Shuushi, haiku, and other stuff

This started because I was asked if I could post kanji for the Romanji words I use sometimes for a word in the Japanese language.  And that was because of the work “shuushi”.

Okay, I’ve been studying Japanese language for about 20 years and often get thrown back on my butt. I am not a scholar and I don’t want to offend anyone or anything. this isn’t a lecture or learned’ treatis –  just an observation by a Westerner and a Southerner to boot.  Obvious:  The Japanese language isn’t just about words: it’s the culture in toto and over a vast amount of time.  Same word, different symbols, different meanings, different points in time or activity.

I was asked for the Kanji for a poem I wrote: Shuushi – Autumn contemplation. Well, there’s like 12 or 13 meanings for the word and how it is used. It runs the gamut from Master’s Program to a religious tenet. Tucked in there are things about accounting (income and expenditures), doing something from beginning to end – consistently, to the meaning I used for shuushi: autumn contemplation, melancholy thoughts about autumn.

And then you have Kanji, Kiragana, and Katakana: three different ways of writing the symbols for a word. Oldest way to most contemporary.  Many times, because of all this, I just use the Romanji form and dang, it is still confusing!!!!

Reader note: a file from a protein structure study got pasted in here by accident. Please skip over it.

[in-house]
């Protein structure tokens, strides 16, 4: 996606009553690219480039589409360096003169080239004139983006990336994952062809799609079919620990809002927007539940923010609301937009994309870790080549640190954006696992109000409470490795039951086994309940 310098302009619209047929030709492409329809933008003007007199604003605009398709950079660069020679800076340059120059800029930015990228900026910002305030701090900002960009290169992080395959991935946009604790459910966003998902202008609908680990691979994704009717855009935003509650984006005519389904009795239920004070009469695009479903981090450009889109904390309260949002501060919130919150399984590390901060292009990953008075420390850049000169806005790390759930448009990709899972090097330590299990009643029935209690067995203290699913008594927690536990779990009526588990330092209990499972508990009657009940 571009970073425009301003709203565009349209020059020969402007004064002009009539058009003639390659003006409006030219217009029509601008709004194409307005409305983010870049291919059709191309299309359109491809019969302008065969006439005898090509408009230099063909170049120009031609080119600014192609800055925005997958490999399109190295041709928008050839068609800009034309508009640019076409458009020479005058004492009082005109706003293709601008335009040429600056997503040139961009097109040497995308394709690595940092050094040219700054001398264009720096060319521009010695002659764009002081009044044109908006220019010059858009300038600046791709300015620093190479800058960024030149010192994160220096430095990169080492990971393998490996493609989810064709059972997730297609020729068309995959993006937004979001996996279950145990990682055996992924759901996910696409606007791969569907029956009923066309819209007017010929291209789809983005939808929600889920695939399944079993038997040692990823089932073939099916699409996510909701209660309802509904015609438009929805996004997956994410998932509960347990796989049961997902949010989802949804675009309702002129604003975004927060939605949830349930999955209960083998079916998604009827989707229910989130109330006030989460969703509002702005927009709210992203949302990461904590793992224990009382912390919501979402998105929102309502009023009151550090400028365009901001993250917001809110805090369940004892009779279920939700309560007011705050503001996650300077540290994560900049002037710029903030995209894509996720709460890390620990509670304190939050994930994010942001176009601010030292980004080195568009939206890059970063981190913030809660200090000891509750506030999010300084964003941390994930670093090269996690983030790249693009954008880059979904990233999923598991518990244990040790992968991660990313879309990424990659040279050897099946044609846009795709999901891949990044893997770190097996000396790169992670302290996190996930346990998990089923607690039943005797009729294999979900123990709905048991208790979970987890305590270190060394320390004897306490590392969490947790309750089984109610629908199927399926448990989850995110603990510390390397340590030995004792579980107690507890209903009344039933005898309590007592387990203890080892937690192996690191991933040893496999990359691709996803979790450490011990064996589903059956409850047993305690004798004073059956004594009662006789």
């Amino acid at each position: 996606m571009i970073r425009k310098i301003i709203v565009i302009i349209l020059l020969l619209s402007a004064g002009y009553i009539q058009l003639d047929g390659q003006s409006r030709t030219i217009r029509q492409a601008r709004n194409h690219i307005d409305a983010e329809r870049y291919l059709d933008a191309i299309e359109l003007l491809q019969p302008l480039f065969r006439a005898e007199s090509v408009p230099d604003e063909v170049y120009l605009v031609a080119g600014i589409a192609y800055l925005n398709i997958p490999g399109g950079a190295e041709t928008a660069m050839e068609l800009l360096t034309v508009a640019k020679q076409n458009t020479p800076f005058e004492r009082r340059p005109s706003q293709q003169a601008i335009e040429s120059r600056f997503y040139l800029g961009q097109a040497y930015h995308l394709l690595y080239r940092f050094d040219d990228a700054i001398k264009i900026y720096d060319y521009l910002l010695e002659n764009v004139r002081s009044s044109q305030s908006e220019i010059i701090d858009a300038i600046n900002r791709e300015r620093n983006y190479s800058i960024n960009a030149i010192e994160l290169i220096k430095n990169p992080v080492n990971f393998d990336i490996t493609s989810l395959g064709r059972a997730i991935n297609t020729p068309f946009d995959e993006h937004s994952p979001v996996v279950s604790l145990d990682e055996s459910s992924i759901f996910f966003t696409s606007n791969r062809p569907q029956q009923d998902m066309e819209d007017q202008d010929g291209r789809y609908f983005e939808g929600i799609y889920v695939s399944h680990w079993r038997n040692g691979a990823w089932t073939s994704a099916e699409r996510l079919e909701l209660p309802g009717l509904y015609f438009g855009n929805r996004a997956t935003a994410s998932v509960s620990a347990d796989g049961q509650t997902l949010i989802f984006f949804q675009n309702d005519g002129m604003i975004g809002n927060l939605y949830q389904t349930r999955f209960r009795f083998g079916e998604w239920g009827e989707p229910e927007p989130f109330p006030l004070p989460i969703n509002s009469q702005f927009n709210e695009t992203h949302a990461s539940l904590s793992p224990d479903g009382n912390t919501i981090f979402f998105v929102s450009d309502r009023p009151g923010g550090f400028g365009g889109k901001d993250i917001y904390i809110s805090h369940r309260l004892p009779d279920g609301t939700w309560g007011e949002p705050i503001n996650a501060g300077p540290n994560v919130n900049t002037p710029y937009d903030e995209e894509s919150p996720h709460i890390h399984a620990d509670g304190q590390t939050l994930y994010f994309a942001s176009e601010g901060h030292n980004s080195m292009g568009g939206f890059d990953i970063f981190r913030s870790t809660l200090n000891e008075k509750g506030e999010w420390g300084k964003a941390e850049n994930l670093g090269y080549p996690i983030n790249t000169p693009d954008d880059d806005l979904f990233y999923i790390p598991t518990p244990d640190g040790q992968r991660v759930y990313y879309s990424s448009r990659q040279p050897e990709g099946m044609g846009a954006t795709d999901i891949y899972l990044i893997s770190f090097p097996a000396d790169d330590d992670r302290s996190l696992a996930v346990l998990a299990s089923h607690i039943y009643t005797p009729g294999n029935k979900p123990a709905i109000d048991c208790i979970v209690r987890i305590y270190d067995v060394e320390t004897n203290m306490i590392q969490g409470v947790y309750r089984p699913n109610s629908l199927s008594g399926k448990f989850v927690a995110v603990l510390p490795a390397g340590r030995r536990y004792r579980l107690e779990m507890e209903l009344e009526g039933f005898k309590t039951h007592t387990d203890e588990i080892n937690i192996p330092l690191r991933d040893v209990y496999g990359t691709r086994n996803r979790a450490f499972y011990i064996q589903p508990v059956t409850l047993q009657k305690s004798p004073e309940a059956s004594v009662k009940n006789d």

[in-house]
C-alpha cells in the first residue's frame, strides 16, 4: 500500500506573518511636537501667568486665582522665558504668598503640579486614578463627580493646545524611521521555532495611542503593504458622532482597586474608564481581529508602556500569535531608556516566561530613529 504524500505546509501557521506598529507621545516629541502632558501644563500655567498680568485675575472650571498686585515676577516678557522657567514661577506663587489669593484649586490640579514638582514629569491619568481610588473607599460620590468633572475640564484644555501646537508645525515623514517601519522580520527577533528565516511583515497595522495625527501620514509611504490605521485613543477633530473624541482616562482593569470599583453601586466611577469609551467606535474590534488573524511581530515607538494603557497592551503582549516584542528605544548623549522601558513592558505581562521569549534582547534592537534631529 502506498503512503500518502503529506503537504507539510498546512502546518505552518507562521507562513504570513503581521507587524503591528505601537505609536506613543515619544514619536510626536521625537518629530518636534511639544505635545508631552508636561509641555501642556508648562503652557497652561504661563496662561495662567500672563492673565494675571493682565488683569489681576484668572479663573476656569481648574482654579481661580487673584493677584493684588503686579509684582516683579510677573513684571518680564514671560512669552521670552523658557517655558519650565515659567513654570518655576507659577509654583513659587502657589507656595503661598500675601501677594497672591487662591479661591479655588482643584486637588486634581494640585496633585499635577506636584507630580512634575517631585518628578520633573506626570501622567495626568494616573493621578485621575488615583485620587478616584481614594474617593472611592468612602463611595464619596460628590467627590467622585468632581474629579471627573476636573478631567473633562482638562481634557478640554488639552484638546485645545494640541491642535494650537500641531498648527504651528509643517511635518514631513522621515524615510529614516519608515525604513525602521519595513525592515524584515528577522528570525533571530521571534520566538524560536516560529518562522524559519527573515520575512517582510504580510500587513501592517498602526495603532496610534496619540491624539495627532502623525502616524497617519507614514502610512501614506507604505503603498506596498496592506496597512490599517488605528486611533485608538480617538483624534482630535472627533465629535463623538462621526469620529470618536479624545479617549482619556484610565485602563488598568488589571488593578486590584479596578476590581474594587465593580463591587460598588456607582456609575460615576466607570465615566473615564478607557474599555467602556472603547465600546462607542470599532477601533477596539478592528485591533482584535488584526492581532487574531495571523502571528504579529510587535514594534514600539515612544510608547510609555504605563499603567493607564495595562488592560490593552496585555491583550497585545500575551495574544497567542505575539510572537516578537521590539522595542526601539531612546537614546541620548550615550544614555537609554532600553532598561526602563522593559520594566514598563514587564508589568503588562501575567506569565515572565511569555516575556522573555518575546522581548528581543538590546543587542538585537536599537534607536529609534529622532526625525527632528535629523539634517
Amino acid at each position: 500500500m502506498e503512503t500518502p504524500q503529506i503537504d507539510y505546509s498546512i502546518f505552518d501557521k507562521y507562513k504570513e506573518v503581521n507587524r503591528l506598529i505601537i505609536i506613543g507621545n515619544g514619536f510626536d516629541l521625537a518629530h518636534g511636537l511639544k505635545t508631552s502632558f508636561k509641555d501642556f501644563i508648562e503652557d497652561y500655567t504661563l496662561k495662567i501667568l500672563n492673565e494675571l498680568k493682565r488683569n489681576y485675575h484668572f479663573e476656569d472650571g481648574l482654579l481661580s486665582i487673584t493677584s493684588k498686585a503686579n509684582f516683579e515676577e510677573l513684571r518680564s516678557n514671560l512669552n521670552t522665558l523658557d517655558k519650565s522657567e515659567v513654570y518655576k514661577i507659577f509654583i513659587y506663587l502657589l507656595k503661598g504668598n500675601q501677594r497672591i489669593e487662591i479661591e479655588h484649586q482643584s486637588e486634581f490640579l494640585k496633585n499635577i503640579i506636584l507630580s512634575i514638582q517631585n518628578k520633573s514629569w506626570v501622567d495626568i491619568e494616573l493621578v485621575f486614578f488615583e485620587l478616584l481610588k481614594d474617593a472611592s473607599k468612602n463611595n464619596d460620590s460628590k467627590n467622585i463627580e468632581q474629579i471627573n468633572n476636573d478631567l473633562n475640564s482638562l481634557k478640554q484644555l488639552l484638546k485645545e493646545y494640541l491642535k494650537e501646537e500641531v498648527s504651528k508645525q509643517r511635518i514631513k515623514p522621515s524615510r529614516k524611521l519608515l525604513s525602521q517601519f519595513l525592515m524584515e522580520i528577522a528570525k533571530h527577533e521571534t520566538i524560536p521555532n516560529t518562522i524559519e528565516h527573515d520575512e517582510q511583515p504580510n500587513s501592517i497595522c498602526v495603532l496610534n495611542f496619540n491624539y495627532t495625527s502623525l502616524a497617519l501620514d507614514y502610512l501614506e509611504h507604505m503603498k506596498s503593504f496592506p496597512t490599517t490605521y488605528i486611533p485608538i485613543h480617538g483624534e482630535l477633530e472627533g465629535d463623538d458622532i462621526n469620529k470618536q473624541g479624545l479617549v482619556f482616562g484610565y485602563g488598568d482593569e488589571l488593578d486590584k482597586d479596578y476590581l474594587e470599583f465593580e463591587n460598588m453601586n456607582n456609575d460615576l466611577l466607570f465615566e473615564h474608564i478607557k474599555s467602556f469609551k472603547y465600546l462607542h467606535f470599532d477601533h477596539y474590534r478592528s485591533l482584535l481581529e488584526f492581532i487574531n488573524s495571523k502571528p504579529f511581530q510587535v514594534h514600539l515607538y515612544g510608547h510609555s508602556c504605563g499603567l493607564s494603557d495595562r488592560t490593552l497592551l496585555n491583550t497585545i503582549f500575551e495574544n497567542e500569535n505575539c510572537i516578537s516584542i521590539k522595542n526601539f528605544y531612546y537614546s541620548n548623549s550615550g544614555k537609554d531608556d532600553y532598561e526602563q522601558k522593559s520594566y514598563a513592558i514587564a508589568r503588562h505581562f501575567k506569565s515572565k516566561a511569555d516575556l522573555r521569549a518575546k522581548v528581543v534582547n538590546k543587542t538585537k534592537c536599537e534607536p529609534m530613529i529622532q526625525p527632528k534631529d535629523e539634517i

I’ve been working on a post about rain for about a year. Oh yes, simple, hey? NONONONONO. The Japanese have about 50 words for rain depending on type, season, when in the season they occur. and that brings us to true Haiku – not just a short poem with 17 symbols many people write and call “haiku”.  The “shuushi” I used is a kigo – a Japanese season word. And while this has 17 syllables:

“Potato salad
Fried chicken and string beans –
A Sunday dinner”

it is merely a short something or other with 17 symbols. There is no season word, no cutting word to delineate between two different scenes.  It is not haiku.

So at last Sarah, here ya go:

autumn contemplation

autumn contemplation

Master's Program

Master’s Program

income and expenditure

income and expenditure

You all are of course encouraged to question or comment.  But I will not get into arguments or long debates about this.  I am not a scholar as previously stated, just a plain ol’ Southern girl doing the best she can with concepts and culture way over her little 4’10” head.  Maybe in the next 10 years, I might just complete that post about “rain”.

25 Comments (+add yours?)

  1. Let's CUT the Crap!
    Sep 19, 2014 @ 13:17:15

    ❤ ❤ ❤

    Reply

  2. seeker
    Sep 19, 2014 @ 15:14:51

    Love your food haiku, it makes me hungry for sushi….

    Reply

  3. charlypriest
    Sep 19, 2014 @ 17:03:54

    poetry and food….can´t get any better really.

    Reply

  4. Edward Hotspur
    Sep 19, 2014 @ 20:43:45

    It’s hard with no reinforcement and no reason to learn it.

    Reply

  5. Sarah
    Sep 20, 2014 @ 04:36:21

    Learning Japanese sure is a challenge but it’s rewarding, isn’t it? There must be something to it otherwise you wouldn’t have stuck at it for so long. 🙂 I really appreciate you taking the time to answer my question with a whole post. Thanks for the kanji.
    I have written faux-haiku and maybe my crime was greater because I was actually aware of the rules I was breaking. However, I did apologise for it up front so as not to upset those in the know (see http://anglosaxonceltcreates.wordpress.com/2014/03/21/dolphin-haiku/). I’m not a poet; I was playing with the interesting constraints that the 17 syllable structure presents. I like to play. 🙂 I hope you’ll forgive me.

    Reply

    • kanzensakura
      Sep 20, 2014 @ 10:37:37